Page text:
The goal of anybrand is to provide a recognizable, positive brand identity people will remember. Without a consistent brand presentation, you cannot achieve that goal.
Why? There's a phenomenon known as context-dependent memory, which states that people remember information best when they are in the original context in which they encountered that information. However, brand messages usually occur in a wide variety of places (online ads, business cards, outdoor signage, product packaging, email campaigns and more). This means that your brand messages often lack the necessary context that would make it easiest for people to remember them, so consistent presentation is often necessary to bridge that gap and reinforce your brand recognition. This is especially true for new and younger businesses.
Consistent branding allows your business to be perceived as the same business they've interacted with in the past. After enough consistent exposures to a brand, customers often begin to feel as though they know it personally and the relationship begins to grow.
On top of that, the more customers are exposed to something — a product, a service, or your brand — the more inclined they are to like it. This is a psychological phenomenon known as “mere exposure.”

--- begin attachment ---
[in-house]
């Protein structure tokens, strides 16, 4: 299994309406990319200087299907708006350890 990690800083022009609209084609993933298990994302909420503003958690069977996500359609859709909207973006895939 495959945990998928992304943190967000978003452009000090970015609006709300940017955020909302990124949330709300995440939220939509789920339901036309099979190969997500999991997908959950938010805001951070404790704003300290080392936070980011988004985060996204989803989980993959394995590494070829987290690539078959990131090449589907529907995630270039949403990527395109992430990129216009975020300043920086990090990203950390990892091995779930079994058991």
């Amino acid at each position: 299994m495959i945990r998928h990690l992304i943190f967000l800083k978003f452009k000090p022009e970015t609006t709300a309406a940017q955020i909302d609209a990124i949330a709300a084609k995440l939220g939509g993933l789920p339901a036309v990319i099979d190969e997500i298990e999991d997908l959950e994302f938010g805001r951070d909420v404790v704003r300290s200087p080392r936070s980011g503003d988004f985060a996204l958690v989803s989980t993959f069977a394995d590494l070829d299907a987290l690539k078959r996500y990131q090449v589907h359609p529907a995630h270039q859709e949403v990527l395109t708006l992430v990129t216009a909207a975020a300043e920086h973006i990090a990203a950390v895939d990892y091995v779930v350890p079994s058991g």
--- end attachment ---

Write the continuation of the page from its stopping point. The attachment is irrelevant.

Brand consistency occurs when a business presents the same visual face, values, personality, and brand messaging across every customer touchpoint. This can be challenging to accomplish if you don’t fully understand your own brand. That’s why truly getting to know your brand is the first step in any brand consistency effort.
Your company’s logo design, your business website, your mobile app, your store signage, your marketing and customer support messaging — they must all be instantly recognizable as your brand. But it’s impossible to faithfully repeat something if you don’t know what you did in the first place. And that’s the challenge so many businesses encounter when they try to present a consistent brand.
If you haven’t given any deep thought to your brand — your values, your inherent and projected brand personality, your unique selling proposition, and how those elements will manifest visually — then you simply cannot expect to achieve a consistent brand presentation.
It's a good idea to start by self-reflecting. Determine the values that drive your business and the traits that define it and make it unique. Then, likely through working with designers, develop a visual design that embodies that brand. This will be the foundation for all of the visual elements that customers and potential customers will associate with your brand.
If you already have a logo and visual branding elements, conduct a self-audit. Ask yourself if these elements properly represent your brand. If not, it may be time for a logo refresh or a complete visual rebranding.
A style guide is a way to keep track of your visual brand. This document outlines a set of rules to follow any time a member of your organization wants to publish, present or promote content for your brand. If your brand isn’t captured in a style guide, it can quickly drift into an inconsistent experience for your customers and employees.